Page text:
Felicia and Colton
Incandescentflower: I have to be honest, I don’t really remember Colton. What I do remember is everyone thinking Frisco was dead and him coming back just in time to see his beloved get married to the man who tried to kill him!
This was in 1989, when I was ten years old, and I still remember it. Why? Because it was great soap. Soap weddings can either give us the romantic fantasy we long for, or they can further the plot in an interesting way. This one did the latter and I will never forget it.
Lois and Ned
Tenillypo: Location, location, location! The specter of Brooklyn had practically been a third party in Lois and Ned’s relationship from the very beginning, so it’s only fitting that for their wedding, we finally got to go there. This wedding was as light-hearted and fun as you’d expect from a couple like Lois and Ned, and filled with both the wacky energy and earnest sweetness that made them great.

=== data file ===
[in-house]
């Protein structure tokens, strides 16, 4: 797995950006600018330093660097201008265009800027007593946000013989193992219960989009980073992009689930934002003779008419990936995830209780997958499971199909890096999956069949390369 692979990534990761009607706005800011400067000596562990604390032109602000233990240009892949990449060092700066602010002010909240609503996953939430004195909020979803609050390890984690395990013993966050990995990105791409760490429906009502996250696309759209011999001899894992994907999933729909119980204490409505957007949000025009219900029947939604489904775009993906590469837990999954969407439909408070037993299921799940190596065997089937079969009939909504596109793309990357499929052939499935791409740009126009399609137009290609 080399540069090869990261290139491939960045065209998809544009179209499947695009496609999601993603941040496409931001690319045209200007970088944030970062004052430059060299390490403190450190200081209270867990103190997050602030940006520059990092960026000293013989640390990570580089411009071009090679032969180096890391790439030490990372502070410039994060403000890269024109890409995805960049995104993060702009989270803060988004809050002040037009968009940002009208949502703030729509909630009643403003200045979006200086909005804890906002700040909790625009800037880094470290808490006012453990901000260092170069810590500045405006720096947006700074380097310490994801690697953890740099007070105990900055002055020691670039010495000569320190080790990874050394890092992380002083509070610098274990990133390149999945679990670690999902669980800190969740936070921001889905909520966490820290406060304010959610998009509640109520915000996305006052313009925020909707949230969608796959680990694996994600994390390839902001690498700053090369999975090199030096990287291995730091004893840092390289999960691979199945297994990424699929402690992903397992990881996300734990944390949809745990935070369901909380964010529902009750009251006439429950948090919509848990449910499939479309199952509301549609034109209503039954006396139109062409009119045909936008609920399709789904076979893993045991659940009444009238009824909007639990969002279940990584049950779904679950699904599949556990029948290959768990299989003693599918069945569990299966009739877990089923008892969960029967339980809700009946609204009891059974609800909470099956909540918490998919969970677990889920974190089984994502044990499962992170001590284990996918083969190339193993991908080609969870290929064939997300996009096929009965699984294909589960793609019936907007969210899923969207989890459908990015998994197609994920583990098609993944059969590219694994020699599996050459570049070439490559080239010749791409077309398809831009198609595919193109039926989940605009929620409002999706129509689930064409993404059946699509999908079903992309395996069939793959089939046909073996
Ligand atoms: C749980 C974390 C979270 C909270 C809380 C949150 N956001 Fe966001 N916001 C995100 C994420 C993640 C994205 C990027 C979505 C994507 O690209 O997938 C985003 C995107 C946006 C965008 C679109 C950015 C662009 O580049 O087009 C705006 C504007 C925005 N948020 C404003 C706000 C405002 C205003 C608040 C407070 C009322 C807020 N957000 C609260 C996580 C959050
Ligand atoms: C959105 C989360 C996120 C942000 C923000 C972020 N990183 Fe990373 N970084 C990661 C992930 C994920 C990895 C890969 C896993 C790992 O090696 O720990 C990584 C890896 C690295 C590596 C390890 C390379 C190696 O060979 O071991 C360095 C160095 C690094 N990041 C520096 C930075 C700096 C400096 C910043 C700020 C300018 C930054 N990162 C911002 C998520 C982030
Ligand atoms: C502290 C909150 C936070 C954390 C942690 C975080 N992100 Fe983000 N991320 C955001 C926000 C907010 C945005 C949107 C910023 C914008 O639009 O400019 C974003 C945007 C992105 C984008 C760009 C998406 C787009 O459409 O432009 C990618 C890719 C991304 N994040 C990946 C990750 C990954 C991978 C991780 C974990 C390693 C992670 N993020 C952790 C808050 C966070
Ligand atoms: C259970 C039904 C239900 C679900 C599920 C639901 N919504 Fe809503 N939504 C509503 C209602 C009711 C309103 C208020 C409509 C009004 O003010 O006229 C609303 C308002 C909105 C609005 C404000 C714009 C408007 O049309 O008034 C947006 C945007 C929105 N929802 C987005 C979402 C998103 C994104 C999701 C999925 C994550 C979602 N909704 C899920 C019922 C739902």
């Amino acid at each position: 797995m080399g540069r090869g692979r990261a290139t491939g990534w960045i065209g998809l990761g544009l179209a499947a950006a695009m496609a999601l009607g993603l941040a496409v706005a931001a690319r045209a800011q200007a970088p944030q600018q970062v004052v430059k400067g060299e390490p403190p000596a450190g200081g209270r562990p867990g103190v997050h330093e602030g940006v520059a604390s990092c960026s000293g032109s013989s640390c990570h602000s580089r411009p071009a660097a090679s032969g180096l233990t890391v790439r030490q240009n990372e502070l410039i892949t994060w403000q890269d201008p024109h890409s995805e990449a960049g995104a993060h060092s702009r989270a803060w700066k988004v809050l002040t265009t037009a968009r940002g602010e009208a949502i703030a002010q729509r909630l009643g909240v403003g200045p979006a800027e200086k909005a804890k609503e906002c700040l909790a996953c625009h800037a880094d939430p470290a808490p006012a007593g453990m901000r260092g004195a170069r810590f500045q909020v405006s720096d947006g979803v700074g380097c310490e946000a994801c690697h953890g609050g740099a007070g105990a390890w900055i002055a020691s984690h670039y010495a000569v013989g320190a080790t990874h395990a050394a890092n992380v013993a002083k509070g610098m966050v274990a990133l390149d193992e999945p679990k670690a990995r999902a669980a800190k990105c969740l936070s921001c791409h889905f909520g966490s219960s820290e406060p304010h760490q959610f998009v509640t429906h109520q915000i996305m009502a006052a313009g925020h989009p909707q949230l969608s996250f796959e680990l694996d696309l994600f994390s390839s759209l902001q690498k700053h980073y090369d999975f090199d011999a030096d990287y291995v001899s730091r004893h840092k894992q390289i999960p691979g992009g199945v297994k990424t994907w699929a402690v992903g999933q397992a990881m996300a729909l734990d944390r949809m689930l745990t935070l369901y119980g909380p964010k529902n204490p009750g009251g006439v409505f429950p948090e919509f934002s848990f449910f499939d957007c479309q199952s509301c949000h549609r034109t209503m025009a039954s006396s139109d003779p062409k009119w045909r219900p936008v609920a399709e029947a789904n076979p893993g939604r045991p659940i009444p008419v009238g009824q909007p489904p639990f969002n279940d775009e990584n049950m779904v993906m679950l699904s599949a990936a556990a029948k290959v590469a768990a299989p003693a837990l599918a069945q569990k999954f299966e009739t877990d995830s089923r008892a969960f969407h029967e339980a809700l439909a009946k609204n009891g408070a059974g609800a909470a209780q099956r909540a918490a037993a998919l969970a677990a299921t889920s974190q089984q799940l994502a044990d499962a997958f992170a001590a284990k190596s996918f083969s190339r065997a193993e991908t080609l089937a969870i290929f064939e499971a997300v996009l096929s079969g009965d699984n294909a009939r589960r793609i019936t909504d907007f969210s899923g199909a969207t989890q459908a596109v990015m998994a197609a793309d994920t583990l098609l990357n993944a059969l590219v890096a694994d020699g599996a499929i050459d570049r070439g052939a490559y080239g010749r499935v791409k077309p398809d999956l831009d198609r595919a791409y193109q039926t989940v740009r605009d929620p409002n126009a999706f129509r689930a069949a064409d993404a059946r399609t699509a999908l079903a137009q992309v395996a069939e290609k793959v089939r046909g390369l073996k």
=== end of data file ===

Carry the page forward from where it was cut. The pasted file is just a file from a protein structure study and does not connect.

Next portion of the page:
(Also, my teenage fantasy wedding involved a puffy, satin pretty princess dress just like Lois’, so this was pretty much the most awesome thing I’d ever seen.)
Trivia note: check out beloved head writer, Claire Labine, and her husband in a cameo as the couple Lois greets on the street.
Frisco and Felicia
Incandescentflower: Wait? What is this? Understated romance? Music used to be a large part of this show. Sometimes it was used in super cheesy ways, but other times — like at this moment — it helped portray an intimate moment between two characters.